Georges de La Tour: painter of light
Georges de La Tour (March 14, 1593 – January 30, 1652) – Lorraine and French painter, caravaggist and master of chiaroscuro. In the XVIII-XIX centuries, his name was forgotten.
Latour is an enigmatic artist. He left behind many unfinished paintings and no documents. Therefore, art critics continue to argue which works really belong to his brush.
Creativity Latour falls on the first half of the XVII century: he worked during the reign of Louis XIII. The artist was of interest to the imperial court, and some of his works were purchased. But until the end of his life, Latour remained a provincial and worked in the small town of Luneville. By the end of the 17th century, his name was forgotten, and it was discovered already at the beginning of the 20th century.
The circumstances of Latour’s life are unclear, the origins of creativity are incomprehensible. The peculiarity of the artist’s style is the light inside the picture, to which he attaches tremendous importance, and which is a through theme in his works. His paintings are imbued with the spirit of Caravaggio, but the artist was not associated with Italy.
Biblical events Latour comprehends as genre scenes, but an elementary and unpretentious event is filled with new meaning.
Two women are depicted – an elderly and a young one. A young woman holds the swaddled body of a newly born baby. There is no indication here that Latour is depicting Christmas. Perhaps this is just a genre scene depicting care, attention to a new life.
But the two heroines are deeply focused, and especially the young mother. The artist works with lighting: Anna holds a candle in her left hand, blocking the light from us with her right. As a result, the entire stream of a weak light source falls on the baby’s head. And although there is nothing here that would hint at the holiness of the event, we understand its significance.
The flow of light is so strong that it evokes the feeling of a significant scene, a sacrament.
“Mary Magdalene”, 1638-1643
The solution to the composition “Mary Magdalene” is similar. No alternatives are given here. We understand that before us is not an ordinary girl in front of the flame of an oil lamp, but a biblical heroine in a certain state of mind. She has books on the table, a cross, a whip, which involves the torture of the flesh.
The girl is almost turned away from the viewer. The light source stands inside space, in the middle spatial zone. Her figure is pushed a little closer to the picture plane. And we, just like the heroine of the picture, find ourselves in the field of attraction of the flame of an oil lamp.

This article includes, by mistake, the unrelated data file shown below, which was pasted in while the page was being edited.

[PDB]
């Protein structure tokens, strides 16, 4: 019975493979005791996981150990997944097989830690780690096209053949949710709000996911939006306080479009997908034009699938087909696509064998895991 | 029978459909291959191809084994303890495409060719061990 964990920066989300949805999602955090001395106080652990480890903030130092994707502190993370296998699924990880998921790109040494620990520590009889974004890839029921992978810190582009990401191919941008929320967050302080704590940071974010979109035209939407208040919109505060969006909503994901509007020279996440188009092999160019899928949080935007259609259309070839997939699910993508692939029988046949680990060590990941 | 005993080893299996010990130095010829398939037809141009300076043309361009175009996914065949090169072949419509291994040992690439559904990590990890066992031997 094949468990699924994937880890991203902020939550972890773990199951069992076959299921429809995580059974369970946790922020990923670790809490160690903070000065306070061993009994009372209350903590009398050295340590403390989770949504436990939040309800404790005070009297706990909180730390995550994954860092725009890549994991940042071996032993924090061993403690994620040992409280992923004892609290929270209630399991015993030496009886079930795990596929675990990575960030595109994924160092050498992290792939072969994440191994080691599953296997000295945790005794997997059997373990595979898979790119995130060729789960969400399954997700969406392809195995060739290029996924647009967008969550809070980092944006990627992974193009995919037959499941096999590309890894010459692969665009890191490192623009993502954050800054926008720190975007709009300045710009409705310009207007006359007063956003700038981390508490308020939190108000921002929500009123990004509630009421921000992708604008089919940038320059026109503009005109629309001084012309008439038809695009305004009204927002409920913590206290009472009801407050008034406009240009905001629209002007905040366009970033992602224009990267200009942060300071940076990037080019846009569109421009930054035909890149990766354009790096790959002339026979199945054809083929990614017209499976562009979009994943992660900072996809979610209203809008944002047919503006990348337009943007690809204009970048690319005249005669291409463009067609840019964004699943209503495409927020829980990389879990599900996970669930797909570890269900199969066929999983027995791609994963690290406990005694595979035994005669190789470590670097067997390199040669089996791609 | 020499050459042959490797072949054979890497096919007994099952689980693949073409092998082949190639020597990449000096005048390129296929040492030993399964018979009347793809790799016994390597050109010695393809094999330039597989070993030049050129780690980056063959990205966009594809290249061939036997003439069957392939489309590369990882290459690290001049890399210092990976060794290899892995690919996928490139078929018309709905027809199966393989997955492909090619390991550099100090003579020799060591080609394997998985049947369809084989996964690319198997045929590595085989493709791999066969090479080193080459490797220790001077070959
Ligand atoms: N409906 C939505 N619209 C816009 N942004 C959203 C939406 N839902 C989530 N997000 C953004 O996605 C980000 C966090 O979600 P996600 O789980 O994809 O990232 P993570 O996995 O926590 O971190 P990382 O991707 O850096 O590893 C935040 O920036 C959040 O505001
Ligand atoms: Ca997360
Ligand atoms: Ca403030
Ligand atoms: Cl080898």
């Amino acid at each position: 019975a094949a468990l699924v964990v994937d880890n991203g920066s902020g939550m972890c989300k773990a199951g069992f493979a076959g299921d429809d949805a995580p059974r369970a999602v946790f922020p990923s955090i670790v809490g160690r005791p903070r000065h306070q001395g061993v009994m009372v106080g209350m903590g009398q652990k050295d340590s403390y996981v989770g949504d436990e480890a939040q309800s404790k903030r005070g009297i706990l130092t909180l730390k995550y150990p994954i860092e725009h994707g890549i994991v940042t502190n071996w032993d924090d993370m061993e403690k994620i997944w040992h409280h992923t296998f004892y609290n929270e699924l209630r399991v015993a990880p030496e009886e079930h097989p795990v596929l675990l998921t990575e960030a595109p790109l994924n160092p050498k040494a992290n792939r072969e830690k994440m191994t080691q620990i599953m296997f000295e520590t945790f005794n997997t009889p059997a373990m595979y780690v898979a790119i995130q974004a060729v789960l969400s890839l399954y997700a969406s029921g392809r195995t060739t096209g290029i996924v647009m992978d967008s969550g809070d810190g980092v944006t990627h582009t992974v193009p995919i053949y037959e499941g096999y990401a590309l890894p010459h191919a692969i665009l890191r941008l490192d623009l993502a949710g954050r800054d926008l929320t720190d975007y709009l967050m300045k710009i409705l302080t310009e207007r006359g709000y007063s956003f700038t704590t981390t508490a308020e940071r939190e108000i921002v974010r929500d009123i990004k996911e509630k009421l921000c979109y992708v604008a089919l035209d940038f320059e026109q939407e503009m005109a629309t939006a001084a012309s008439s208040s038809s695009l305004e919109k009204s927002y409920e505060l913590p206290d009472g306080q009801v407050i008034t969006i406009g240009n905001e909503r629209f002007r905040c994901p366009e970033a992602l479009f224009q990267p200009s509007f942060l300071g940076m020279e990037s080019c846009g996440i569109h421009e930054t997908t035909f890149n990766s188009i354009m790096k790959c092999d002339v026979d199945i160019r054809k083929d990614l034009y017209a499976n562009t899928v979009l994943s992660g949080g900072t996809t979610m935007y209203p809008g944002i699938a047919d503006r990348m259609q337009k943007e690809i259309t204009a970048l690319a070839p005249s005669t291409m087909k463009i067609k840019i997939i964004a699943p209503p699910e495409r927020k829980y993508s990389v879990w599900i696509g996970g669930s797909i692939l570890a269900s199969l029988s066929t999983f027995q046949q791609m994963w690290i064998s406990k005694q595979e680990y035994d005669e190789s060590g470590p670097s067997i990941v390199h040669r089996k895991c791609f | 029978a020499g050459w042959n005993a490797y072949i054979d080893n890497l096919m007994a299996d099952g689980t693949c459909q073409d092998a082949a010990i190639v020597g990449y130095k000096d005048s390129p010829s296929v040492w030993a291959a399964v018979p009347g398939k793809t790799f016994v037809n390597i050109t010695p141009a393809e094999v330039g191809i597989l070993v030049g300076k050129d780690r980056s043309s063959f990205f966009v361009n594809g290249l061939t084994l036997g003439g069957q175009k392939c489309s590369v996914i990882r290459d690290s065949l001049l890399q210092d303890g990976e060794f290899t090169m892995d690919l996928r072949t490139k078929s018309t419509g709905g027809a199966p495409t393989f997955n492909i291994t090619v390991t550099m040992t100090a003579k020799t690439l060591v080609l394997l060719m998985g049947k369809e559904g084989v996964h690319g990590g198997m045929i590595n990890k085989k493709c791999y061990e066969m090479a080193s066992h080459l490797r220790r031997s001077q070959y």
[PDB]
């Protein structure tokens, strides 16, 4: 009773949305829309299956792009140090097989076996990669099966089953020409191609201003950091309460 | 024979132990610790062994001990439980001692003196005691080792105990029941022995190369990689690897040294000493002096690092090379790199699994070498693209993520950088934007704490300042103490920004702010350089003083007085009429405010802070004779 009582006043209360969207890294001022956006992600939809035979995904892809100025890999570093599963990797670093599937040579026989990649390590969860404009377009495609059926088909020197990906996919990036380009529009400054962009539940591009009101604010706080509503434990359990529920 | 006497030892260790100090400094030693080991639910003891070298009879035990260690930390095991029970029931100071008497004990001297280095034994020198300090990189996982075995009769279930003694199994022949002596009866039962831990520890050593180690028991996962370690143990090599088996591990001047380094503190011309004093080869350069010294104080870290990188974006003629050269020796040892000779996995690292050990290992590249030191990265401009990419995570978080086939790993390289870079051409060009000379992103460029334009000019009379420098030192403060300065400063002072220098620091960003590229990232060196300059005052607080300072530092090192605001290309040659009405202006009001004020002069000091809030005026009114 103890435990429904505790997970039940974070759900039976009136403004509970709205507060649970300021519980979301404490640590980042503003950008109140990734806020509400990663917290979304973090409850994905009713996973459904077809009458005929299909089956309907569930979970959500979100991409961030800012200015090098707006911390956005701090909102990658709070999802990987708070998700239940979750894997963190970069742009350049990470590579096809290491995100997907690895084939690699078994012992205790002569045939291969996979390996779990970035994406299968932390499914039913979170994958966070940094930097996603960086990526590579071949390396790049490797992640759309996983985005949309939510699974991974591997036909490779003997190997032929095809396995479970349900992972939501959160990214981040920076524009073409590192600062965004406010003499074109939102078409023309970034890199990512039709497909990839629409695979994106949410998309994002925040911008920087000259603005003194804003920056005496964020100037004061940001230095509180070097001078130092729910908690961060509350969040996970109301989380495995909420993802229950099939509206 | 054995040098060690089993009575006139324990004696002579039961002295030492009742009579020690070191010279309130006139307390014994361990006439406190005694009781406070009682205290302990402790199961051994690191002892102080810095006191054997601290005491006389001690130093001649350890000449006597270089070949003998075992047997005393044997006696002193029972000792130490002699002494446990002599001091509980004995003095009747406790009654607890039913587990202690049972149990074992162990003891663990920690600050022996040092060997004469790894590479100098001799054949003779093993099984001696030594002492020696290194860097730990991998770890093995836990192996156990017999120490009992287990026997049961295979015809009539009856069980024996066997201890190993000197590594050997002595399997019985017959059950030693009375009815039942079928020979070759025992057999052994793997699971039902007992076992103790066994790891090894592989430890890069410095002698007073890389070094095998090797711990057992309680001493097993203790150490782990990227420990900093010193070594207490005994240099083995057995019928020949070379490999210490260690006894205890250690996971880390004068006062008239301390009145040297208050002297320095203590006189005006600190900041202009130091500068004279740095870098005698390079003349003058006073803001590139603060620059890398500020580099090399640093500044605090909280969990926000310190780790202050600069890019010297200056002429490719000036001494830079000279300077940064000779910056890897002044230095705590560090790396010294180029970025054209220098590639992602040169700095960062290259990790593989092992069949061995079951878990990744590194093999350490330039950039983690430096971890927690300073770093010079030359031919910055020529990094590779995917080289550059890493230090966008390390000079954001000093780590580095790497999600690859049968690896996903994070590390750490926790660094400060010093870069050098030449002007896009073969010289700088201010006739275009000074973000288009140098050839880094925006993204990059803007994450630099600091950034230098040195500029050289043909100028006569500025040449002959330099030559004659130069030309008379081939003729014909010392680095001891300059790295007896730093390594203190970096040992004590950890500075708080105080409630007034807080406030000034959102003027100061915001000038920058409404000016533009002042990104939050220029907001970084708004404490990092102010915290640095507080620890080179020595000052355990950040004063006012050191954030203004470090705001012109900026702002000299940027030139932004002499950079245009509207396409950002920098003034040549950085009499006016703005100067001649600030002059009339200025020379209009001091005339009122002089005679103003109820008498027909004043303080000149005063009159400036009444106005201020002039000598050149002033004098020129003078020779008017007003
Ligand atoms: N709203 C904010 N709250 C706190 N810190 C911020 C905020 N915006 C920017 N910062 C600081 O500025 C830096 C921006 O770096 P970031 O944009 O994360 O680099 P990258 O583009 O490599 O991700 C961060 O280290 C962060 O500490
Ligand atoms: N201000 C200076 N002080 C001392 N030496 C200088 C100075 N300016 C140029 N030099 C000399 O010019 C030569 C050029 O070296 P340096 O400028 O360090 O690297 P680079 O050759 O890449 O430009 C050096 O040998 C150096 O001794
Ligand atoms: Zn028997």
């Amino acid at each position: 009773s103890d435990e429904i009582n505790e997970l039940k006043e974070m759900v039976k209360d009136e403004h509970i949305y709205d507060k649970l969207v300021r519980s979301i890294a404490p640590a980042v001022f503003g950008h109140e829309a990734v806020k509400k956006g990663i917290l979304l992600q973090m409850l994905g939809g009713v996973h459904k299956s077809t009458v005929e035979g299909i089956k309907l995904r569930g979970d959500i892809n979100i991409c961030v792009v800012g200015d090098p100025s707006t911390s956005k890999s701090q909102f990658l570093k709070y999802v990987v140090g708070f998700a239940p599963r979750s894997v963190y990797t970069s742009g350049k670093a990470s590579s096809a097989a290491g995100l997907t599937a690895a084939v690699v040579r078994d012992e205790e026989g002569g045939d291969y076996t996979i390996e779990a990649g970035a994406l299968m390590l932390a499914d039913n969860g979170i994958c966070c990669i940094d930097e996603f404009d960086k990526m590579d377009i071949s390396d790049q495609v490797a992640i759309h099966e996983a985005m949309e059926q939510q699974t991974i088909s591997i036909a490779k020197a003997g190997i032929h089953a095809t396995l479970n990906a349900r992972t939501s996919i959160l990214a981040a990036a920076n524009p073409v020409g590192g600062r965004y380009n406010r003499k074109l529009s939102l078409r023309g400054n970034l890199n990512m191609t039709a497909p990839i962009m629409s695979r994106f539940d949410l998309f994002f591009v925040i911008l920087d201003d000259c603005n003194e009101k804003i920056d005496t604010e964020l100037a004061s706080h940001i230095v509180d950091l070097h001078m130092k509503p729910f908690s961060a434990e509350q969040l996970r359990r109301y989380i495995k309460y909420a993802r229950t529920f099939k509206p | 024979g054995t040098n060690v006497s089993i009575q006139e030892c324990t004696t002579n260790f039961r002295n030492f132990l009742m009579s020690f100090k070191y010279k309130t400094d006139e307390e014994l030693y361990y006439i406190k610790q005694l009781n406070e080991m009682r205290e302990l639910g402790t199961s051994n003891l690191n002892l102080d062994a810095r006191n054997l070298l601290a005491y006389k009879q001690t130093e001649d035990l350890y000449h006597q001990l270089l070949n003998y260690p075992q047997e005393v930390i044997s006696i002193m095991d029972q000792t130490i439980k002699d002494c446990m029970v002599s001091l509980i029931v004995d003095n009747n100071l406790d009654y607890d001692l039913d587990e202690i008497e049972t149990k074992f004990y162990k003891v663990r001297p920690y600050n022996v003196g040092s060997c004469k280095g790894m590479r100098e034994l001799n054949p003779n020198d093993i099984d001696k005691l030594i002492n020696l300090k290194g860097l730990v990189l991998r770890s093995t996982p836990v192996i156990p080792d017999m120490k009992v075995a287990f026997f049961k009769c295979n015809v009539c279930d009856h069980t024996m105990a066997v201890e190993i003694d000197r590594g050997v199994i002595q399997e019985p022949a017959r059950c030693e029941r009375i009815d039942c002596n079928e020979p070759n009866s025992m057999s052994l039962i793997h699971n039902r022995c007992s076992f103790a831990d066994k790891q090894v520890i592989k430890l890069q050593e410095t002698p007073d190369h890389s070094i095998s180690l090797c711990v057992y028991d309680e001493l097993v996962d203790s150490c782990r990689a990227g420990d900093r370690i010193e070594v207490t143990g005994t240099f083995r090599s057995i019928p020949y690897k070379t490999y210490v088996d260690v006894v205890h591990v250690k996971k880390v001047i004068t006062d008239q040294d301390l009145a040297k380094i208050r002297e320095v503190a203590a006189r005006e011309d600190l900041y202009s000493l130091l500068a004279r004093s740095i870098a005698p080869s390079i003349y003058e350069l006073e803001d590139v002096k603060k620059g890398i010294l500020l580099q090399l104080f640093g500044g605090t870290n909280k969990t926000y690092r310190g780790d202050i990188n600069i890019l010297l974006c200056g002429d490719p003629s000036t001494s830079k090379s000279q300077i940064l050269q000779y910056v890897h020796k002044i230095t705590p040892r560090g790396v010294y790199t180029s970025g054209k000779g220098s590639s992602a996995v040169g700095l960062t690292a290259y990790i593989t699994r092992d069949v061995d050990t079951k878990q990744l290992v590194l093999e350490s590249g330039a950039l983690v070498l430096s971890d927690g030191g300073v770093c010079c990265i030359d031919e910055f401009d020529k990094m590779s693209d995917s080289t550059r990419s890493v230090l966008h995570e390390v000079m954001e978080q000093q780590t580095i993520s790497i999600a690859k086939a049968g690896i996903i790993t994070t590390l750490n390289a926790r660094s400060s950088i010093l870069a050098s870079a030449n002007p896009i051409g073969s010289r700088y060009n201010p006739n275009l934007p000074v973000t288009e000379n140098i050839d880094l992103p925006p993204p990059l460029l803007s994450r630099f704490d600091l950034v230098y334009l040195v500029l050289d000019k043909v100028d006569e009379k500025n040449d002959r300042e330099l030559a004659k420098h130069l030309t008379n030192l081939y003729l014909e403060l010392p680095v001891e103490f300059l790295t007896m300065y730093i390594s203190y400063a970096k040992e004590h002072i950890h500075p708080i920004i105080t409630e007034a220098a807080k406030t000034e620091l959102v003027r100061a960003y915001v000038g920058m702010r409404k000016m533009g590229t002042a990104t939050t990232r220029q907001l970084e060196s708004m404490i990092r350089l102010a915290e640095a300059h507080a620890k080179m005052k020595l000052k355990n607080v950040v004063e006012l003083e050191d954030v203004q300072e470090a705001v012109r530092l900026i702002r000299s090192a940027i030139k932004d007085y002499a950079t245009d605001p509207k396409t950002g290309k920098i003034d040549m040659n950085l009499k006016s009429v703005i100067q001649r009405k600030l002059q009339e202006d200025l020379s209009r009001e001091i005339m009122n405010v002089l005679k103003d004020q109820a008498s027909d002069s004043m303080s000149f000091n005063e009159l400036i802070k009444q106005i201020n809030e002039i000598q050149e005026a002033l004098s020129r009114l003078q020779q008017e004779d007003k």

It is impossible to take your eyes off the intense vertical flame: we are following the heroine, fascinated looking at this flame. And we understand that the woman sitting here does not just contemplate this fire, she, through this fire, plunges into the world of important experiences, the result of which is spiritual development.
Caravaggio uses a similar artistic technique when he paints Mary Magdalene asleep in an empty room. Sleep turns into a state of catharsis, which shows the course of internal mental changes.
Latour finds a new formula for the same process. Mary Magdalene does not abandon her life path, she moves on. Inside the chamber, dimly lit space, the center of the composition of which is light, there is concentration and that inner spiritual work that will lead to changes inside, and not outside.
“Playing cards”, 1635
A work that allows you to get a little closer to the possible origins of the artist’s style. On the one hand, this property is to generalize, it is a closed form, abstracted from specific real portrait features, which the artist uses. Although we understand that each of the characters here is characteristic.
Latour details the image: costume decoration, glass vessel, coins and fabrics are lovingly painted. And in the transfer of these details, we see the art school not of the 17th, but of the 15th century, the early naturalism of the Dutch persuasion. The artist is simply immersed in the materialism of the surrounding world, which closes on every form – a pearl, a precious stone, an embroidery pattern, laces, feathers. All this is woven into a fantastic picturesque ensemble.
This is an attention to detail and their convincing depiction, somewhat outdated for the 17th century. By the 17th century, painting goes further and already passes through this stage. But before us is a unique, still not fully known provincial artist. The origins of his work go back to the Renaissance past. It manifests itself in the combination of new themes, principles of constructing genre scenes with intrigue, while maintaining interest in detail, the accuracy of conveying the objective characteristics of the objective world.